A Tel Aviv University board member is set to resign Wednesday following university President Joseph Klaffter’s refusal to bring a proposal he drafted to a vote.
Mark Tanenbaum had proposed a resolution to the board of governors, requesting that the university senate investigate the political activity of professors who use the school’s name.
Tanenbaum’s proposal comes as a response to outspoken TAU professors advocating an academic boycott of Israel and the university.
The proposal cites faculty bylaws “Breach of Discipline” restriction on faculty listing their affiliation with TAU on any document or statement of a political nature when participating in any domestic or international forums of political nature.
Tanenbaum described Klaffter yelling into the microphone that he would not tolerate any infringement on academic freedom within the university immediately after the proposal was read.
Klaffter’s decision not to bring the proposal to a vote came at the end of a heated debate between the board members concerned about the university restricting freedom of speech.
“While he was blathering on about the right to free speech, he ironically denied me, a member of the board of governors, a former student, whose late father was one of the founding members of Canadian Friends of Tel Aviv University the right to free speech, and that is absolutely unacceptable,” Tanenbaum told The Jerusalem Post
Tanenbaum on Wednesday will announce his resignation from all of his posts at TAU and his decision to join Bar-Ilan University .
Until Tuesday, Tanenbaum had been a member of the TAU Board of Governors, the board of directors for the American Friends of Tel Aviv University, and the board of international Overseers of the Moshe Dayan Center at Tel Aviv University.
He is involved in a number of other philanthropic Israel-oriented organizations, both in Israel and in Miami. He describes himself as an “ardent Zionist who’s not embarrassed to use the word Zionist.”
Other long-time members of the board of governors told Tanenbaum that they planed to follow his lead and resign from the board as well.
Earlier Tuesday, TAU academics’ condemnation of Israel abroad was at the forefront of the John Gandel Symposium on the Middle East.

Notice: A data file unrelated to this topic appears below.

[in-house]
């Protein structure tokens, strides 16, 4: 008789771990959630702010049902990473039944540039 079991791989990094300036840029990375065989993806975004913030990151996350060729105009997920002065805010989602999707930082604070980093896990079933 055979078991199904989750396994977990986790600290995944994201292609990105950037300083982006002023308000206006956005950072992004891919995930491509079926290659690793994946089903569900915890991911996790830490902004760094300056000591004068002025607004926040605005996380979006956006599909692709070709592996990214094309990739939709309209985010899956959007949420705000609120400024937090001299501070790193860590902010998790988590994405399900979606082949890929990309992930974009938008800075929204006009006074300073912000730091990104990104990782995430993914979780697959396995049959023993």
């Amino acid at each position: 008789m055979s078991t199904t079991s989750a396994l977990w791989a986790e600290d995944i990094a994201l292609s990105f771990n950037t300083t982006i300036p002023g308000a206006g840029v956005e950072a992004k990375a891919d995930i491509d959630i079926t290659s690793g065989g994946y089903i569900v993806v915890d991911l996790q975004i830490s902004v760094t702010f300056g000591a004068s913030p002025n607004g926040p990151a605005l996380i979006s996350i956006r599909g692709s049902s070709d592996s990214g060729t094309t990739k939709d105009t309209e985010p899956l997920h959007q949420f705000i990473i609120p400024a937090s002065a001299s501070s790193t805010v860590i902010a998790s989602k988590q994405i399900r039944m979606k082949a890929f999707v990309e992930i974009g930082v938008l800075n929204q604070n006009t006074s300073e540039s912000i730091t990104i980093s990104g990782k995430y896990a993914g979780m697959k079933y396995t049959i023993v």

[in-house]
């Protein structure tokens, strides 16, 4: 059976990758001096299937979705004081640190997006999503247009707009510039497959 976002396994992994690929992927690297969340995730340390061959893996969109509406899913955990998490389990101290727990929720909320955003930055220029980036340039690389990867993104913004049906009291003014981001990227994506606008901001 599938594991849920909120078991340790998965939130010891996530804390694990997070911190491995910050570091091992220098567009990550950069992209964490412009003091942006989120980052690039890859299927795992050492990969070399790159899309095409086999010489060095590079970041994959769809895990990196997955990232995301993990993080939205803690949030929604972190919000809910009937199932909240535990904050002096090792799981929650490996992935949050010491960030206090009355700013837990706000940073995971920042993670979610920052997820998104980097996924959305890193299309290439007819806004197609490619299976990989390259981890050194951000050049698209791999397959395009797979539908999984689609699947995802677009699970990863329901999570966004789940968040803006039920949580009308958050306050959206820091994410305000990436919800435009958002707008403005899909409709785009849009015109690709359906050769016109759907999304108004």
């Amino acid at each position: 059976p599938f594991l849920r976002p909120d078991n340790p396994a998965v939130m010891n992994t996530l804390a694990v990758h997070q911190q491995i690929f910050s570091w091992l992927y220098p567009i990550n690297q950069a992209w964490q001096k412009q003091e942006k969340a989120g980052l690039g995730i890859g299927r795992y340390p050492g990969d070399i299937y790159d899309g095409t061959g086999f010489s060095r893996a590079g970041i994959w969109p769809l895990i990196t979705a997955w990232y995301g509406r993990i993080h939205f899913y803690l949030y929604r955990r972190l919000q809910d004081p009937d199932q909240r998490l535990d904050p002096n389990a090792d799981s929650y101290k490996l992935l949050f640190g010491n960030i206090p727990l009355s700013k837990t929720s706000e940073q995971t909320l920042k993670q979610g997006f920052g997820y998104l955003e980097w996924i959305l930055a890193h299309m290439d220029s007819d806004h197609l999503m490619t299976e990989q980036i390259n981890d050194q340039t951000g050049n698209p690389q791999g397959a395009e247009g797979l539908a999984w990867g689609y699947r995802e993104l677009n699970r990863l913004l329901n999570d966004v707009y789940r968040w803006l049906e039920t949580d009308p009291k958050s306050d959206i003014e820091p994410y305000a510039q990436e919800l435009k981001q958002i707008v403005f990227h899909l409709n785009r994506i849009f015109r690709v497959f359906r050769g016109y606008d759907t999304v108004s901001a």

Harvard University Prof. Alan Dershowitz, former president of TAU Itamar Rabinovich and Principle Deputy Legal Adviser of the Foreign Ministry Daniel Taub addressed the board of governors during their annual meeting.
The symposium, “The Deligitimization of Israel as a Strategic Threat,” focused on issues representing Israel abroad.
Dershowitz accused Israeli professors campaigning for an academic boycott of Israel of being “hypocritical Stalinists.” He pointed particularly at two TAU professors, Anat Matar and Rachel Giora, who are known for their endorsement of campaigns to academically boycott Israel.
This week, Matar and Giora signed a letter boycotting an exhibit on Israeli medical achievements at the Boston Museum of Science.
“The people who call for a boycott are a bunch of cowards. They should start by boycotting Tel Aviv University themselves and resign. That’s the courageous thing to do,” Dershowitz told the board of governors.
Dershowitz noted that he offered his own resignation from Harvard when the administration almost used discriminatory hiring policies against a Jewish nominee.
The law professor assured that restricting political activity in the name of TAU was a legitimate action for the university to take. Harvard University has a policy forbidding faculty from speaking outside of their specialty in the name of the university, Dershowitz said.
While Dershowitz contended that restricting political speech was not a violation of academic freedom, TAU Prof. Hannah Wirth-Nesher did not see the same distinction.